Its a very fine novel. Simply told. Elegant. Beautiful.
How many characters?
Just the family, really. Four.
Now thats not a Big Book at all, is it? You know, Ive told you and told you, we want a Big Book. Thats what people buy.
What exactly is a Big Book by your definition? asks the brainy one.
Why…why its Big! Enormous. You know, huge. Big themes.
You mean like a Ludlum novel. International intrigue? A planet in peril?
No, nobodys interested in overseas stuff. Or spy stuff. Or planet stuff.
You mean deep and profound like Faulkner?
Spiritual? Grappling with God?
Dont make me ill.
The boss pouts a moment, then spreads his arm. Big! Like this! Lots of characters. Lots of action. Lots of neat stuff. Lots of characters. I mean Big.
Bridges of Madison County only had two characters. As I recall, it did okay.
The others look at each other, confused.
Never heard of it.
Bridges of what?
I think I remember that. I was in Junior High.
The boss says. Quit kidding around. Whats the gag? Did a celebrity write your book?
A big writer? Somebody with automatic best seller power?
You heard from Oprah on this?
Then why the hell do you want us to publish it?
Because its a terrific story.
Story? What the hell does story have to do with anything?
This goes on. But our brainy editor continues to fight until at last, just to shut her up, they let her buy the book for a tiny advance.
Okay, next subject?
I got a lady detective who solves a murder as the Titanic sinks.
Brilliant. Get that book, no matter what it costs!
Horrors: Tony Hillerman was once rejected by an editor who said he might get somewhere if hed lose all that crap about Indians.
The brain knows all. It looks around publishing and says, these things are true:
Editors are not allowed (or have too little time) to edit
Marketing majors with swell haircuts and the taste and sensibility of a horny twelve-year-old punk are driving acquisition strategies Hysterical sums are paid to a few writers while most receive less in real dollars than writers received in the 1930s. New writers who commit the cardinal sin of simply writing stories instead of Big Books (Its a prehistoric Jaws, they said, and we all know how well that did) will be left to their own devices while promotional budgets go to the writers who dont need promotion, or whose work is so simple you could print the synopsis on a condom wrapper. Readers turn to back-lists and re-sale stores in ever growing numbers for the stories that please them since publishing increasingly ignores them in favor of Hollywood Publishers claim to want things that are new and exciting when what they really want is whatever was selling well yesterday. The next big thing will be Fiction for Dummies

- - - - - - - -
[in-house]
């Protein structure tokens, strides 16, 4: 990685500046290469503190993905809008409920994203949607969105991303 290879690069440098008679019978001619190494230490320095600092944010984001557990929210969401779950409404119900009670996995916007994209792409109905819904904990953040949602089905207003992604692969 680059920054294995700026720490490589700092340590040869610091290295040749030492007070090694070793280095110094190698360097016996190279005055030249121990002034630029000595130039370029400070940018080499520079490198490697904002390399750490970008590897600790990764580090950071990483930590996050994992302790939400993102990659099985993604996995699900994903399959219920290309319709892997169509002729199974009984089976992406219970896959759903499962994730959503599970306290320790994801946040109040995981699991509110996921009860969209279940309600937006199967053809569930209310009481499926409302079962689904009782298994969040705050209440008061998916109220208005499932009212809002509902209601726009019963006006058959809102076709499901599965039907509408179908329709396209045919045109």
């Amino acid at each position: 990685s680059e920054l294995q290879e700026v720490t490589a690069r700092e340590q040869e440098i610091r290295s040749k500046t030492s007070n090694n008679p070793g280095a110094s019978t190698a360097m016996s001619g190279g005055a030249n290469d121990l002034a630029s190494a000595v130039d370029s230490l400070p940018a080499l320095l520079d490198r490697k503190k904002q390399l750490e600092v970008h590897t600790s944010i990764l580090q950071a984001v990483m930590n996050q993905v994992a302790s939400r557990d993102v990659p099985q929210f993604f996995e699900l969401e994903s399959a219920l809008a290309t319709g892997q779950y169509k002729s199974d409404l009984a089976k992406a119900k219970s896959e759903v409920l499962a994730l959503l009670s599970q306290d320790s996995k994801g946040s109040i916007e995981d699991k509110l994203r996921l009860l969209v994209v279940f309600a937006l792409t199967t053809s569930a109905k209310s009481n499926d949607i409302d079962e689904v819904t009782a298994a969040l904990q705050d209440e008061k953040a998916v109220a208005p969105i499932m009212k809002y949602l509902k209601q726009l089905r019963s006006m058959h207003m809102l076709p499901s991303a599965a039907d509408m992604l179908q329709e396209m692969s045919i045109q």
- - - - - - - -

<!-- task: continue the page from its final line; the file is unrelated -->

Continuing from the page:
And so our brainy editor publishes her little novel and because it is a good story, it does well. Word of mouth leads to huge sales and our editor is exalted above measure. Papers are filled with articles about this breakaway book, this maverick of literary work, this Beloved, this Angelas Ashes, this Kitchen Gods Wife, this Accidental Tourist. (Some of these got terrific advances because of that rarest of all publishing phenomena: the brain/clout cusp.)
And publishing in its wisdom will thankfully take the profits and declare that this is an aberration, an exception, the rare work of genius that surpasses expectation.
And it will continue to look for the Big Book that doesnt exist. It never existed. There are only stories. Stories told well or badly. Taste might steer publishing in the right direction here, but there is no cell entry for taste on a spread sheet.
Horrors: A friend of mine had a contracted book rejected because it didnt have enough plot. He took thirty pages out of the novel, re-submitted it, and was accepted by the same editor. He made no other changes.
Meanwhile, Beyond the Valley of the Doll-Brained:
Here we go as if nothing ever happened.
What have you got for me today?
I found another McCourt brother!
Be still my heart. Buy him. Next?
Watch and pray:
The brain, having done its work, moves on, departs our heroine to return to the skies of New York looking for its next editor. It soars and swoops and strikes again.
We can but hope it found the one that has your manuscript. And mine.
Don Whittington is a published adult and children's author. We welcome your comments on this article. Email: email@example.com
Categorised in: Writing Insights
This post was written by Editorial Staff